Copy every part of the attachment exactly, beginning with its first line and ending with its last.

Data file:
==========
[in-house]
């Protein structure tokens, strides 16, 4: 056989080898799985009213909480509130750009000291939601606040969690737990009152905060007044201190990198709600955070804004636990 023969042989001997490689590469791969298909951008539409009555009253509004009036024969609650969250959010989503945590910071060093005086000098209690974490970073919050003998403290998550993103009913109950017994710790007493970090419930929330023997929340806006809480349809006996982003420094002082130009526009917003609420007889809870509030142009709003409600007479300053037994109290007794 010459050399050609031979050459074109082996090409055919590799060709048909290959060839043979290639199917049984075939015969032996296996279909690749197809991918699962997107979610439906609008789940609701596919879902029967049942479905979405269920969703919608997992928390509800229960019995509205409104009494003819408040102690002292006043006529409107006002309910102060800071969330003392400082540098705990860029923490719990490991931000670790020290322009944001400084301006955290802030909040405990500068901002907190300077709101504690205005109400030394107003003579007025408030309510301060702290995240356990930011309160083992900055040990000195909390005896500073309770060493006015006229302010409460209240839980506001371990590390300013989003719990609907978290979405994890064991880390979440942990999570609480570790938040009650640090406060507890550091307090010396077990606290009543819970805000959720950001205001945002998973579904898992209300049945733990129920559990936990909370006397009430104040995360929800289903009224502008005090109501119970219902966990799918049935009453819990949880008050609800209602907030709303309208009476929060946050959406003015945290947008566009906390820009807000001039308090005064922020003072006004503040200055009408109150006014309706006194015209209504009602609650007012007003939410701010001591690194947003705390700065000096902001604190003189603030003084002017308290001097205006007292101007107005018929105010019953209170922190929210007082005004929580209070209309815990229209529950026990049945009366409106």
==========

[in-house]
């Protein structure tokens, strides 16, 4: 056989080898799985009213909480509130750009000291939601606040969690737990009152905060007044201190990198709600955070804004636990 023969042989001997490689590469791969298909951008539409009555009253509004009036024969609650969250959010989503945590910071060093005086000098209690974490970073919050003998403290998550993103009913109950017994710790007493970090419930929330023997929340806006809480349809006996982003420094002082130009526009917003609420007889809870509030142009709003409600007479300053037994109290007794 010459050399050609031979050459074109082996090409055919590799060709048909290959060839043979290639199917049984075939015969032996296996279909690749197809991918699962997107979610439906609008789940609701596919879902029967049942479905979405269920969703919608997992928390509800229960019995509205409104009494003819408040102690002292006043006529409107006002309910102060800071969330003392400082540098705990860029923490719990490991931000670790020290322009944001400084301006955290802030909040405990500068901002907190300077709101504690205005109400030394107003003579007025408030309510301060702290995240356990930011309160083992900055040990000195909390005896500073309770060493006015006229302010409460209240839980506001371990590390300013989003719990609907978290979405994890064991880390979440942990999570609480570790938040009650640090406060507890550091307090010396077990606290009543819970805000959720950001205001945002998973579904898992209300049945733990129920559990936990909370006397009430104040995360929800289903009224502008005090109501119970219902966990799918049935009453819990949880008050609800209602907030709303309208009476929060946050959406003015945290947008566009906390820009807000001039308090005064922020003072006004503040200055009408109150006014309706006194015209209504009602609650007012007003939410701010001591690194947003705390700065000096902001604190003189603030003084002017308290001097205006007292101007107005018929105010019953209170922190929210007082005004929580209070209309815990229209529950026990049945009366409106």